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Fisherman apprentice program seeks young men and women

If you're a high school or even college graduate looking for full-time work and don't want to be trapped in a cubicle, there are jobs out there, with good pay -- and plenty of fresh air, too. (WJAR)

If you're a high school or even college graduate looking for full-time work and don't want to be trapped in a cubicle, there are jobs out there, with good pay -- and plenty of fresh air, too.

But you'll need your sea legs.

There are so few “next generation” commercial fishermen in the pipeline, causing concern in the Port of Galilee that one day the docks will be empty.

“Probably the average age of the fishermen is 49, 50 years old,” Fred Mattera, a marine safety instructor and former commercial fisherman, told NBC 10 News. “So, we need to infuse some youth into this fishery.”

Over the years, due to a number of factors like over-fishing and federally imposed fishing restrictions, Mattera said they experienced an economic lull.

“And so guys that were making 70, 80, 90 thousand dollars a year all of a sudden were making 40, 50 thousand dollars,” he said.

But now, he said, fishing has improved.

“Guys are making good money,” Mattera, who is also part of the Commercial Fisheries Center of Rhode Island, said.

It received a national grant to start a four-week 20-day paid apprentice program for young men and women. It starts July 10.

Mattera explained what he will be teaching the apprentices.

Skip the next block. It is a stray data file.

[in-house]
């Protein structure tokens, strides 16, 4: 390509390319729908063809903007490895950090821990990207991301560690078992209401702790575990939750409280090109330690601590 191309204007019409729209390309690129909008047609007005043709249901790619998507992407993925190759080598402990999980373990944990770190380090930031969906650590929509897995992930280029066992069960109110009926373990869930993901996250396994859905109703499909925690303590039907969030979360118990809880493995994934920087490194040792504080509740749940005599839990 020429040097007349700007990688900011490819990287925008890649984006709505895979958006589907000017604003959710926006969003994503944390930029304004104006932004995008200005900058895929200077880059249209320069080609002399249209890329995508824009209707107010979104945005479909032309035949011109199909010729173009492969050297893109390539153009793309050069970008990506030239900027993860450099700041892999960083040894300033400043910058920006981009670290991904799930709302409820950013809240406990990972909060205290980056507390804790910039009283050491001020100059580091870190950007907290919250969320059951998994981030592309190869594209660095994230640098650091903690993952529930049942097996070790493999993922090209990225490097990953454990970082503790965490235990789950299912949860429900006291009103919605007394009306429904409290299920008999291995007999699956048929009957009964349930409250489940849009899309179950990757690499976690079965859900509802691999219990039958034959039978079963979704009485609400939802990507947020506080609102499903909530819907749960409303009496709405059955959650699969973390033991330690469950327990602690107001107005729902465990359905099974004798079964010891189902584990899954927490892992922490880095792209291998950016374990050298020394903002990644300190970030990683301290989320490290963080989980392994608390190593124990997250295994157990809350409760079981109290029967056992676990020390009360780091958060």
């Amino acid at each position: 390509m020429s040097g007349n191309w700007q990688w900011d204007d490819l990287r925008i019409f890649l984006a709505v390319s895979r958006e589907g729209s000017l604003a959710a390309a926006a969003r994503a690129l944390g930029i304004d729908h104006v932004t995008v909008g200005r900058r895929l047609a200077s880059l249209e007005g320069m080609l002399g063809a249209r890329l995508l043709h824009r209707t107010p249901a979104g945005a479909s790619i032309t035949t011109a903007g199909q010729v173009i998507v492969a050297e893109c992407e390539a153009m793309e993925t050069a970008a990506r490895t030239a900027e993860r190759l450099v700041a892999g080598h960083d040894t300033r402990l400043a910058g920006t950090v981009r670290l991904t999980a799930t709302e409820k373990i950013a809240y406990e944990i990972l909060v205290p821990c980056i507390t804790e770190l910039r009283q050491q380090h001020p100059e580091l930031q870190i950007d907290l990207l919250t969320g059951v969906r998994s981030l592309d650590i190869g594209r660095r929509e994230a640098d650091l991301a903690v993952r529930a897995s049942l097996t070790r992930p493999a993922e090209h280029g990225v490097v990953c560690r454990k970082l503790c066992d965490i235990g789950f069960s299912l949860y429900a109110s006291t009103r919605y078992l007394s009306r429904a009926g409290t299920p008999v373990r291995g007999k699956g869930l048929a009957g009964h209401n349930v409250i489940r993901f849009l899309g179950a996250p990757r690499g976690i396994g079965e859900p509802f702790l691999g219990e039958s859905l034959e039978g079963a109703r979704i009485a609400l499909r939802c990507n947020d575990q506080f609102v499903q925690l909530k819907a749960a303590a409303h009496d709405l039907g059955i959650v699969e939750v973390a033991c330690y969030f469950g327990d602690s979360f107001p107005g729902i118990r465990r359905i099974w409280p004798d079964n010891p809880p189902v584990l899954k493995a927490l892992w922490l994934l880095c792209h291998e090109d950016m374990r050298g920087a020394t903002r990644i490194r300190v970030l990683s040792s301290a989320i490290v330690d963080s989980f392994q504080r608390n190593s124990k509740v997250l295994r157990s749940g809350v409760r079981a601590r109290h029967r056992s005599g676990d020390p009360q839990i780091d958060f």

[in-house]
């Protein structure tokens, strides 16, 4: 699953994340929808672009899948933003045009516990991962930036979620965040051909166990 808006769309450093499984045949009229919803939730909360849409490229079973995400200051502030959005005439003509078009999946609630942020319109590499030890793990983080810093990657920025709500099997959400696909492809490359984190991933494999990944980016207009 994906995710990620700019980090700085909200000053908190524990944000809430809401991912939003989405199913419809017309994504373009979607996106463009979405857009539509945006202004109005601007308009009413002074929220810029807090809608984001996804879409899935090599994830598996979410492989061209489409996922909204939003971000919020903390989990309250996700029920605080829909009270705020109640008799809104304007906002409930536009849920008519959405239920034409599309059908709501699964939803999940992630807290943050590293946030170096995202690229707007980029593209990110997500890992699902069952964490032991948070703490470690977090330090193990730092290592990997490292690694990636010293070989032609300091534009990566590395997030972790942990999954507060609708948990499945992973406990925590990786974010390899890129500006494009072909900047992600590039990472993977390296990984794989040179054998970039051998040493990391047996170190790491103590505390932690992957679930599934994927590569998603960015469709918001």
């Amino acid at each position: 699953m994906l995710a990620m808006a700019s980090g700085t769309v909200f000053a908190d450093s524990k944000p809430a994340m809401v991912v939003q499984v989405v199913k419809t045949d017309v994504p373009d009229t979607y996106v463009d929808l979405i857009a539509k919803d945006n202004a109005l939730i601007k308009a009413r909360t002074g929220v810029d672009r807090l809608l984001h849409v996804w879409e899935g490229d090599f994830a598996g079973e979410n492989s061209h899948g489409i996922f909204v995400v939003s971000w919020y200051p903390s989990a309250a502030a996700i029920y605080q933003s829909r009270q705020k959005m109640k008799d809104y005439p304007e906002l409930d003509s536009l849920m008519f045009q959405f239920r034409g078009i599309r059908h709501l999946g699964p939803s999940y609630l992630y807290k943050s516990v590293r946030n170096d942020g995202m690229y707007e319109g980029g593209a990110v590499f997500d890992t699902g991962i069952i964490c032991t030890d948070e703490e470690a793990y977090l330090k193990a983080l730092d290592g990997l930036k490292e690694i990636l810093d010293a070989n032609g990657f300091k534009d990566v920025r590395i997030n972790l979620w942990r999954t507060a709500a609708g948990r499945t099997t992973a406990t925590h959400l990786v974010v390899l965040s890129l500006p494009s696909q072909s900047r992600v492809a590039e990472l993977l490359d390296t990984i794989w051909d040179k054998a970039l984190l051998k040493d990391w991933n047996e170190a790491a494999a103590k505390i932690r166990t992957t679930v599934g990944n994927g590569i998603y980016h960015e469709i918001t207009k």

“I teach them how to abandon ship, how to fight fires, man overboard,” he said. “I'm going to spend numerous days with them in pools, in survival suits, in life rafts, shooting flares, so that they can get that hands-on experience.”

There'll be navigation training, too, as well as how to do the nets, how to trawl, and more. It will culminate with three, 12-hour fishing trips to Block Island Sound.

“We're going to do training right on the 80-foot steel draggers,” Spencer Bode, who is the Rhode Island Fisheries Apprentice Recruiter, said. “It's pretty cool. The training is going to be by the people that are going to hire you in the end.”

At the end of the four-week training program, each apprentice will be given a check foR $1,000. Plus, they'll get to keep all the equipment that was provided to them, which will allow them to be part of the next generation of fishermen.

“To be a successful fisherman, you have to have discipline,” Bode said. “You got to be motivated. It’s all about teamwork.”

Mattera shared similar sentiments.

“Fishing's not just a job,” he said. “It's a way of life.”

If you want the open sea instead of a nine to five office job, this just might be for you. To apply, you can fill out an online application here or contact Bode at spencerbode@cfcri.com.

Call 401-871-7272 if you have questions about the program or would like an application mailed to you.

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